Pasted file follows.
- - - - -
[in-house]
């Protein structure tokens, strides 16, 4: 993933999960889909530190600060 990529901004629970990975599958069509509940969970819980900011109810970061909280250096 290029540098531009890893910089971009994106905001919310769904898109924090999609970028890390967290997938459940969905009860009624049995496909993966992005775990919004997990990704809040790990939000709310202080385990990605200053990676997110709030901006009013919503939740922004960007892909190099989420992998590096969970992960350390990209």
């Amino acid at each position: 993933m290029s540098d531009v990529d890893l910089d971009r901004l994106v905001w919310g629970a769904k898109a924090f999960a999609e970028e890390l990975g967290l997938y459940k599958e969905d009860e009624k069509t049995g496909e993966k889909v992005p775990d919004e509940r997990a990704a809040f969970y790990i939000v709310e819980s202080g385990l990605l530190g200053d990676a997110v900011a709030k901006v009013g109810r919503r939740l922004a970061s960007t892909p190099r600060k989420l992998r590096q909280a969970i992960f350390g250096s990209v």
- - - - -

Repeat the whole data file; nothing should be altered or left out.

[in-house]
């Protein structure tokens, strides 16, 4: 993933999960889909530190600060 990529901004629970990975599958069509509940969970819980900011109810970061909280250096 290029540098531009890893910089971009994106905001919310769904898109924090999609970028890390967290997938459940969905009860009624049995496909993966992005775990919004997990990704809040790990939000709310202080385990990605200053990676997110709030901006009013919503939740922004960007892909190099989420992998590096969970992960350390990209």
């Amino acid at each position: 993933m290029s540098d531009v990529d890893l910089d971009r901004l994106v905001w919310g629970a769904k898109a924090f999960a999609e970028e890390l990975g967290l997938y459940k599958e969905d009860e009624k069509t049995g496909e993966k889909v992005p775990d919004e509940r997990a990704a809040f969970y790990i939000v709310e819980s202080g385990l990605l530190g200053d990676a997110v900011a709030k901006v009013g109810r919503r939740l922004a970061s960007t892909p190099r600060k989420l992998r590096q909280a969970i992960f350390g250096s990209v």